A simplified formula is: r = p + 0.5y + 0.5 (p - 2) + 2 (after Tobin, 1998)
- r = the short term interest rate in percentage terms per annum.
- p = the rate of inflation over the previous four quarters.
- y = the difference between real GDP from potential output.
- This assumes that target inflation is 2% and equilibrium real interest rate is 2%
Example of Taylor Rule:
- If inflation were to rise by 1%, the Taylor response would be to raise the interest rate by about 1.5%
- If GDP falls by 1% relative long run trend rate, then the Taylor response is to cut the interest rate by about 0.5%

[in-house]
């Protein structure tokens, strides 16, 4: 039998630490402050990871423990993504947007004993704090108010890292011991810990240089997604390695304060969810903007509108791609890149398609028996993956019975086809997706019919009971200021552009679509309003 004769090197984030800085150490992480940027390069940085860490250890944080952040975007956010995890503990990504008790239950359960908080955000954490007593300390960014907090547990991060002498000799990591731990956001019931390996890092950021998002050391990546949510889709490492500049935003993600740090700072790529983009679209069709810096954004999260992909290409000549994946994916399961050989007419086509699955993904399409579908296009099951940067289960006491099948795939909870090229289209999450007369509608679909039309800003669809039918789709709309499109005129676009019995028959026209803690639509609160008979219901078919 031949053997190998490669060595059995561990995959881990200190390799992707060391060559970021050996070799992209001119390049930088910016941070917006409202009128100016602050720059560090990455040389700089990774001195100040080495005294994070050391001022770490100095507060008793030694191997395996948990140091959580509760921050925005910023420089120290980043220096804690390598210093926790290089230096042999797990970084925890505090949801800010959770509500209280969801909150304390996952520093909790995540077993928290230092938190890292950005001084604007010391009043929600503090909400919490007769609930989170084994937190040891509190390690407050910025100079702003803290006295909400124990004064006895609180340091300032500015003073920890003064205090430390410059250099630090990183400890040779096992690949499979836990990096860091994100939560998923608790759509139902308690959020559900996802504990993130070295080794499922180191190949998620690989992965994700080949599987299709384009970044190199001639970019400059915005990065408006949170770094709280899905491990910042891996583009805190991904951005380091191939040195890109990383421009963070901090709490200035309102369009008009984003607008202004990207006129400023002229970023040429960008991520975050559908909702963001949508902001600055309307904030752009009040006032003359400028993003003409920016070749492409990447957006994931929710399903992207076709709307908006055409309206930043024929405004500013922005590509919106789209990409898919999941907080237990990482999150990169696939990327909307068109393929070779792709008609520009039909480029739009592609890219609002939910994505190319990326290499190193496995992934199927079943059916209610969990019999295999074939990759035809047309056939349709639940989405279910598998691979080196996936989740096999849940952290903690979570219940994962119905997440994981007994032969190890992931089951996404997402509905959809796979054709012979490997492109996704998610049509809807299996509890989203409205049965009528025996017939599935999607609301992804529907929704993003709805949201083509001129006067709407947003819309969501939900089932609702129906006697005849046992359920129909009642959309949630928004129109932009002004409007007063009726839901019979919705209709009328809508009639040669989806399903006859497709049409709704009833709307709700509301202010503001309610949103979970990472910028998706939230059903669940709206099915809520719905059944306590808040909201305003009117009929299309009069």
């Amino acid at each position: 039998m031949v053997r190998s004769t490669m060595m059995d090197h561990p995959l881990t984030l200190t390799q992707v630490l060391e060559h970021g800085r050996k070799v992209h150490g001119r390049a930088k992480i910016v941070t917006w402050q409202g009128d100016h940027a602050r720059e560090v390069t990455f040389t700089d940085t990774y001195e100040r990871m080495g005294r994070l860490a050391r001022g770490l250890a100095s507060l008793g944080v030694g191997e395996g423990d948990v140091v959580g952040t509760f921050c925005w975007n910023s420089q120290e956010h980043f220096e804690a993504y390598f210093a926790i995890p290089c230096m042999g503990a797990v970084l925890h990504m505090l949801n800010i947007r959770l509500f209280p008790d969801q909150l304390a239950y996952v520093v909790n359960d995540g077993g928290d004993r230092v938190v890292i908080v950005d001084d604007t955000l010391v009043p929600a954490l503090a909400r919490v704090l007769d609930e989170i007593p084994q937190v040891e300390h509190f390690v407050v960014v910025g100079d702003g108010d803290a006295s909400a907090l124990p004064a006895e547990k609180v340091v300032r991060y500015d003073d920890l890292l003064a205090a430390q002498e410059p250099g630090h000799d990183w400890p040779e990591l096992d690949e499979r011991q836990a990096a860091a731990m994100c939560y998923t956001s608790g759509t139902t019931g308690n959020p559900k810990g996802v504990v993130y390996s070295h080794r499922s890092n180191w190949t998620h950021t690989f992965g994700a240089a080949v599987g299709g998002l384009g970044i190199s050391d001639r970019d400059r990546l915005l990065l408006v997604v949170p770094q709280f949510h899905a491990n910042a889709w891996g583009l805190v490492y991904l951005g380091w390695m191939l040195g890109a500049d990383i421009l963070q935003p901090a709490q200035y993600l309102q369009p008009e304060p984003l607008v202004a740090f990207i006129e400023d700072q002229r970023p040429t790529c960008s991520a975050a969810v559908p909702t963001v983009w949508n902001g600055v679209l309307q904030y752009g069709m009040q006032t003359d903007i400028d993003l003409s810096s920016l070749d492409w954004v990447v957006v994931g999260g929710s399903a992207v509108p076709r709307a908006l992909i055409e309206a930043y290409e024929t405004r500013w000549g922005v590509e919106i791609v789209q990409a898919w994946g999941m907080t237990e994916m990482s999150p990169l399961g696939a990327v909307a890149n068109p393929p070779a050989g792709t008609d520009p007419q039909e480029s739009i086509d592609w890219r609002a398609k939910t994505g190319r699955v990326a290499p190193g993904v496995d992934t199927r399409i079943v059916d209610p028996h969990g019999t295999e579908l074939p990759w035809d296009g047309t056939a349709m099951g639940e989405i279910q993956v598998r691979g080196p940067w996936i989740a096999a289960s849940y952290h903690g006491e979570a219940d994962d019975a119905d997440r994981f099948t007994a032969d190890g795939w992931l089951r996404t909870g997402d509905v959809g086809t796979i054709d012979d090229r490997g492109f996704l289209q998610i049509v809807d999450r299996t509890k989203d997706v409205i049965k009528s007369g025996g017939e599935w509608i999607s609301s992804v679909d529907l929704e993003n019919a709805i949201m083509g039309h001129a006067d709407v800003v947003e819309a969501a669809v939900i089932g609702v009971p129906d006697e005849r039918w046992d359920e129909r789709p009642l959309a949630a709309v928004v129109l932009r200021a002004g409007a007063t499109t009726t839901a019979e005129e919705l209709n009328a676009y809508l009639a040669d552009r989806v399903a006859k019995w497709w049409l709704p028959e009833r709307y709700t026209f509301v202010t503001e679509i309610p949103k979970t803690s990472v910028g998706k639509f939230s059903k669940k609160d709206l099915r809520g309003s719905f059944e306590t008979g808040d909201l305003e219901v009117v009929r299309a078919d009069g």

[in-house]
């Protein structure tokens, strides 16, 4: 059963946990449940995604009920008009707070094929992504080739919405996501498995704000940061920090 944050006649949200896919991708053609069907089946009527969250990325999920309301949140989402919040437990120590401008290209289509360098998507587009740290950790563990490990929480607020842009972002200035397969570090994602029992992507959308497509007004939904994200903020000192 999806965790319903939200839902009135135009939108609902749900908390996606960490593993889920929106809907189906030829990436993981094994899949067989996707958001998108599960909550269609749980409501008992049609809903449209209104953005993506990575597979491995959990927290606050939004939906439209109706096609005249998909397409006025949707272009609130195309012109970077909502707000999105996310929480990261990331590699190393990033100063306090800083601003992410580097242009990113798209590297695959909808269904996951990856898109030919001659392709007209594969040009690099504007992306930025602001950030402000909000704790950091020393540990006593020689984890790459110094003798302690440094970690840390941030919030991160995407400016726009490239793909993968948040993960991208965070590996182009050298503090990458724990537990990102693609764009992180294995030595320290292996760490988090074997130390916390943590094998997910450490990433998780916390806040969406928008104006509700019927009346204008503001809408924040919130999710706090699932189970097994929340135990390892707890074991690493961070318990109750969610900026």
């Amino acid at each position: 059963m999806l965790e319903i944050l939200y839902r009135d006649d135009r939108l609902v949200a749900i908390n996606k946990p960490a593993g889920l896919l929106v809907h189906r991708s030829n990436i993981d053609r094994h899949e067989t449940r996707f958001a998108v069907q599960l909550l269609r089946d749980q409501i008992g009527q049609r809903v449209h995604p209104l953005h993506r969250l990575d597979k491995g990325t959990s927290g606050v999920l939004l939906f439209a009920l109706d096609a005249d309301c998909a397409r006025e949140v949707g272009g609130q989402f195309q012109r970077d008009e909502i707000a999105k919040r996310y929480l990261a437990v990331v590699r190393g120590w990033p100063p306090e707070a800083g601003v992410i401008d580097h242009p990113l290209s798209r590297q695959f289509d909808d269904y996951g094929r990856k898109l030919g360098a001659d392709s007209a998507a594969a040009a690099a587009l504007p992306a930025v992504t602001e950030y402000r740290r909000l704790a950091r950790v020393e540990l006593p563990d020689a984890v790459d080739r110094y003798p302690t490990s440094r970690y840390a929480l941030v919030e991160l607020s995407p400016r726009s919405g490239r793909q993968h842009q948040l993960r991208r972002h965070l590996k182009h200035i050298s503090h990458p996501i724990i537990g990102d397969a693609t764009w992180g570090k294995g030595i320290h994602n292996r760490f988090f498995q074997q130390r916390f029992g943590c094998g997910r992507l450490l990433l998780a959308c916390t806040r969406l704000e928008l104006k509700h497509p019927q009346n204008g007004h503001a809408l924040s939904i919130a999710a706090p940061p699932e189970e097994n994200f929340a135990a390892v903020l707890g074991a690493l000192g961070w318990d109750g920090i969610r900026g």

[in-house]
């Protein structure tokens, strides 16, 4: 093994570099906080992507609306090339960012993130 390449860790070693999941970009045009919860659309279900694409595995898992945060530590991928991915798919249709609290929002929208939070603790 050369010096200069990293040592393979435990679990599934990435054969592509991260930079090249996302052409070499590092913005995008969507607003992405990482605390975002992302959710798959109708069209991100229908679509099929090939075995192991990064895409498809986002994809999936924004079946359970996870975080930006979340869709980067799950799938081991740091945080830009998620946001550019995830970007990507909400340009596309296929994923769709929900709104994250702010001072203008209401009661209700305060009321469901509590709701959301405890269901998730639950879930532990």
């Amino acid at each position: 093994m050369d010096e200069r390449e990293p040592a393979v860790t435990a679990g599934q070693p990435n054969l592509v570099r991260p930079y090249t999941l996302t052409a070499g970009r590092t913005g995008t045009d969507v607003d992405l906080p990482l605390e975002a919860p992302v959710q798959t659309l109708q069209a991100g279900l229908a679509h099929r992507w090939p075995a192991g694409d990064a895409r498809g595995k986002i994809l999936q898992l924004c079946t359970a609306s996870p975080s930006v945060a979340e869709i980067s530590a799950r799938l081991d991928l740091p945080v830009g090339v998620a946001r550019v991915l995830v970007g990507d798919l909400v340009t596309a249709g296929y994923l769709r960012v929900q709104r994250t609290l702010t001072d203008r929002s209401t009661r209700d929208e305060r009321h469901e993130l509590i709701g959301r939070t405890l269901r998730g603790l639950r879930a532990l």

- Basically, higher growth and inflationary pressures require higher interest rates to reduce economic activity. Lower growth and a fall in inflation require lower interest rates to boost spending.
Interest Rates Too Low in US Using Taylor Rule
The interesting thing is what the Taylor rule says about current interest rates. Since GDP in US has collapsed by - 4% (when growth trend is about 2%) it means that GDP is much lower than potential. Paul Krugman estimated that using the Taylor rule, the US should give a nominal interest rate of -7%. This indicates why the Federal Reserve are having to resort to quantitative easing. They can't cut interest rates below 0%, so they need to resort to unorthodox measures to boost the economy.